Unfortunately, injuries mount for the All-Stars after a series of collisions in the game's early going.
July 27, 2016 by Robert Gough in Recap with 0 comments
Full Disclosure: The author of this article is an assistant coach of Portland Schwa.
Three consecutive days of elite competition coupled with nearly 500 miles of traveling made for a daunting start to the All-Star Ultimate Tour, as the team swung through Portland Sunday to take on Schwa. A 0-3 deficit on the scoreboard, the absence of Janina Freystaetter (concussion), the eventual loss of Ellen Au-Yeung (also concussion), and a hot, breezy day compounded those challenges and left the team of college stars staring at a potentially winless Northwest stretch to kick off their nationwide tour.
However, after a series of collisions and messy play during the early stages of the first half, discs started falling to the All-Stars. The Tour’s athletes started making big plays and their zone defense found a new strength after initially being picked apart. In the end, the All-Stars pulled off a statement win over a Portland team that has proven to be much more than the list of players it lost last season.
A Hot Start Turns Messy
A hold from Schwa off the initial pull coupled with two consecutive breaks gave the home team an early lead. The All-Stars were pushing the disc a bit too far when attacking downwind, floating it a bit too much going upwind. Schwa’s defense would make their guests earn their points, and it took several points to do so.
After a Schwa time-out, one of the game’s early trends — on-field collisions — took center stage. While there had been relatively minor collisions between Schwa and All-Star players in the second and third points that briefly stopped play, the fourth point saw two more that both resulted in players exiting the field. After contact between All-Star Caitlin Fitzgerald and Portland’s Sarah Read-Brown saw the Schwa player leave the point, a lay-out block from Ellen Au-Yeung resulted in Portland’s Aidee Bovee landing hard on the top of Au-Yeung. Sixty seconds later, the All-Star left the game and wouldn’t return, icing the back of her neck and head for a good portion of the night. It was an odd series of events, creating a strange tone and atmosphere on the field.
All-Stars Strike Back And Close The Door
That uneasiness would dissipate as the All-Stars found their legs and their throws. In that same fourth point, a nice up-the-line give-go from Jenny Wei and Caitlin Fitzgerald gave the All-Stars their first point. From there, the game would slowly tip in their favor: a high-release pass from Mira Donaldson floated over an endzone stack to find an unintentional goal from Clare Frantz; Kate Scarth would snag a huck after her first attempt at a catch only tipped the disc inches from the defending Ella Hansen’s hands to land back in Scarth’s. Highlighted by a layout score from Jesse Shofner and a SportsCenter-worthy grab from Bethany Kaylor, the All-Stars worked their way to an 8-7 halftime lead.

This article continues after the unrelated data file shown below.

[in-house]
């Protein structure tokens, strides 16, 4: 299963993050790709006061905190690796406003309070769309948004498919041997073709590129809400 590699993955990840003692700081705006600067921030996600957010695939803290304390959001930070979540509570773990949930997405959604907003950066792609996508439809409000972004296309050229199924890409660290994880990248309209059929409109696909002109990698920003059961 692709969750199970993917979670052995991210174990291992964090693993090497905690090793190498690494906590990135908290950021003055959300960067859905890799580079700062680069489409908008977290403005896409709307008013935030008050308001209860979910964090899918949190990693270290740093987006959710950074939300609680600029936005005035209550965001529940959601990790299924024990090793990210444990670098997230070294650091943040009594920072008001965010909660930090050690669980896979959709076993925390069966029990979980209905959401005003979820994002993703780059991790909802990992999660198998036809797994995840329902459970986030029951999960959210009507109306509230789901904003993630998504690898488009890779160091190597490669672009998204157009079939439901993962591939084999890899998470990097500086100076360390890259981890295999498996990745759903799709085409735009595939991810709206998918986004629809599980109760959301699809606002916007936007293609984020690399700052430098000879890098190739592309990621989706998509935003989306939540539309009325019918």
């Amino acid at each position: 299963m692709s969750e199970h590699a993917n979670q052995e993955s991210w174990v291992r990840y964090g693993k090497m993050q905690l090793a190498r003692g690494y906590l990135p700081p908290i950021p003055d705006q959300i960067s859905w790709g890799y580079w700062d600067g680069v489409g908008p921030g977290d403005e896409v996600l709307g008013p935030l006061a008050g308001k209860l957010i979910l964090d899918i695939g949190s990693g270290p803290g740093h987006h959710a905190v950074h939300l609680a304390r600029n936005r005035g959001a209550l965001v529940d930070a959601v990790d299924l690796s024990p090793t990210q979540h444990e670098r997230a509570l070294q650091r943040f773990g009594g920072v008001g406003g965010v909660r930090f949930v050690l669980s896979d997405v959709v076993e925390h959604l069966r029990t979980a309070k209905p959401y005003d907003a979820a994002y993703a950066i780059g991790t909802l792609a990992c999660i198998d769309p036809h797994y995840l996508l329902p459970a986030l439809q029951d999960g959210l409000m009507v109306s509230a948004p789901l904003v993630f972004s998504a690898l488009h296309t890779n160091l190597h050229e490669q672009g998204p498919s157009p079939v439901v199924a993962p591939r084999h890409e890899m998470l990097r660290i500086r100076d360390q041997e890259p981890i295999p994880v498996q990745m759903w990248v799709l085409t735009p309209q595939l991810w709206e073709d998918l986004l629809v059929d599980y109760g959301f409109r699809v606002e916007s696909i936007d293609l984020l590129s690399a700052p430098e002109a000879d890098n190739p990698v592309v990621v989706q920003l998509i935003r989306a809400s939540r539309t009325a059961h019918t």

In the second half, it was the All-Stars that came out hot, scoring two quick points to push their lead to 10-7. Schwa was able to stop the bleeding, and worked their way back to within one at 11-12 after a strong every-other-throw possession from Julia Sherwood, their first break since the middle of the first half. In just 20 seconds, however, the touring team scored again, shutting down the idea of a late-game run from Portland. The teams would trade holds until the clock ran out for a 14-12 All-Star victory.
A Morale Boost Moving Forward
For Schwa, the game showed glimpses of a pace-and-space offense that was fast and exciting, and most importantly, difficult to defend. What they seemed to lack was a game-wide consistency, missing on several open deep throws and finding themselves flat-footed just a few too many times.
For the All-Stars, the game was an important stepping stone as they concluded the first third of the Tour with their first win. Even though winning isn’t everything for the All-Stars, there’s no denying the boost in morale it must give the players, as well as giving the Tour a breath of fresh air after avoiding a potentially stale 0-3 start.
The challenge continues to mount for these young role-models, as Ellen Au-Yeung joined Janina Freystaetter on the sidelines for the shortly foreseeable future, including last night’s Bay Area double-header. Though pressure may rise, the Tour have managed to ditch the weight of the monkey on their backs with their first win, which could very well be the first of many more to come.